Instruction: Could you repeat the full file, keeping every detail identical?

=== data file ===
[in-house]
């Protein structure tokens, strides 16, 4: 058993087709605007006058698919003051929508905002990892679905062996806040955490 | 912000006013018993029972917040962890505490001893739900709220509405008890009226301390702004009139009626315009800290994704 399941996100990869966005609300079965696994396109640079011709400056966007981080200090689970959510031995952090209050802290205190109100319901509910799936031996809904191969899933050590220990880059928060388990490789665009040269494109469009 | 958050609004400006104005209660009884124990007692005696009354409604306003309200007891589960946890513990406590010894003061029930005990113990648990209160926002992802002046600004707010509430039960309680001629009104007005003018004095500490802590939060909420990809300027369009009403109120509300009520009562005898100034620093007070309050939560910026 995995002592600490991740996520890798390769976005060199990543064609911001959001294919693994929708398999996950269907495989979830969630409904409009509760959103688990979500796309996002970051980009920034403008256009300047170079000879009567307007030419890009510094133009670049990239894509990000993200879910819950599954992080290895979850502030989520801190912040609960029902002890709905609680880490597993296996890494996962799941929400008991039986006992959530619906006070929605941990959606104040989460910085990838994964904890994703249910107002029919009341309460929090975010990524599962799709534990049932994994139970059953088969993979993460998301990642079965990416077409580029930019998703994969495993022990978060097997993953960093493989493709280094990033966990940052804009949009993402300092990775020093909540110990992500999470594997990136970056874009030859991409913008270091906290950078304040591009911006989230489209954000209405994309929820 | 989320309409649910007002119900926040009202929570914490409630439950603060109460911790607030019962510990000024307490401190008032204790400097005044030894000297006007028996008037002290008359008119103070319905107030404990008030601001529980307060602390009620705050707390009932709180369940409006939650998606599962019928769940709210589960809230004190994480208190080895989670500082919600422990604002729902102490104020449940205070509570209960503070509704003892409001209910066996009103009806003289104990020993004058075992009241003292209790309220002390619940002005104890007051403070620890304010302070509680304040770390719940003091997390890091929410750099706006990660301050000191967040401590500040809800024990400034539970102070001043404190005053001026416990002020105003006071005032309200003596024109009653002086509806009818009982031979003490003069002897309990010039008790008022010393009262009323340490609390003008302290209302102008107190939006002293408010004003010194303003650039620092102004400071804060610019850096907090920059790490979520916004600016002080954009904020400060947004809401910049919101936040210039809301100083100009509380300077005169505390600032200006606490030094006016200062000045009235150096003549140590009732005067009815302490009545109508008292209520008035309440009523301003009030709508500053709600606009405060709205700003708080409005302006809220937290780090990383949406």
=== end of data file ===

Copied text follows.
[in-house]
């Protein structure tokens, strides 16, 4: 058993087709605007006058698919003051929508905002990892679905062996806040955490 | 912000006013018993029972917040962890505490001893739900709220509405008890009226301390702004009139009626315009800290994704 399941996100990869966005609300079965696994396109640079011709400056966007981080200090689970959510031995952090209050802290205190109100319901509910799936031996809904191969899933050590220990880059928060388990490789665009040269494109469009 | 958050609004400006104005209660009884124990007692005696009354409604306003309200007891589960946890513990406590010894003061029930005990113990648990209160926002992802002046600004707010509430039960309680001629009104007005003018004095500490802590939060909420990809300027369009009403109120509300009520009562005898100034620093007070309050939560910026 995995002592600490991740996520890798390769976005060199990543064609911001959001294919693994929708398999996950269907495989979830969630409904409009509760959103688990979500796309996002970051980009920034403008256009300047170079000879009567307007030419890009510094133009670049990239894509990000993200879910819950599954992080290895979850502030989520801190912040609960029902002890709905609680880490597993296996890494996962799941929400008991039986006992959530619906006070929605941990959606104040989460910085990838994964904890994703249910107002029919009341309460929090975010990524599962799709534990049932994994139970059953088969993979993460998301990642079965990416077409580029930019998703994969495993022990978060097997993953960093493989493709280094990033966990940052804009949009993402300092990775020093909540110990992500999470594997990136970056874009030859991409913008270091906290950078304040591009911006989230489209954000209405994309929820 | 989320309409649910007002119900926040009202929570914490409630439950603060109460911790607030019962510990000024307490401190008032204790400097005044030894000297006007028996008037002290008359008119103070319905107030404990008030601001529980307060602390009620705050707390009932709180369940409006939650998606599962019928769940709210589960809230004190994480208190080895989670500082919600422990604002729902102490104020449940205070509570209960503070509704003892409001209910066996009103009806003289104990020993004058075992009241003292209790309220002390619940002005104890007051403070620890304010302070509680304040770390719940003091997390890091929410750099706006990660301050000191967040401590500040809800024990400034539970102070001043404190005053001026416990002020105003006071005032309200003596024109009653002086509806009818009982031979003490003069002897309990010039008790008022010393009262009323340490609390003008302290209302102008107190939006002293408010004003010194303003650039620092102004400071804060610019850096907090920059790490979520916004600016002080954009904020400060947004809401910049919101936040210039809301100083100009509380300077005169505390600032200006606490030094006016200062000045009235150096003549140590009732005067009815302490009545109508008292209520008035309440009523301003009030709508500053709600606009405060709205700003708080409005302006809220937290780090990383949406």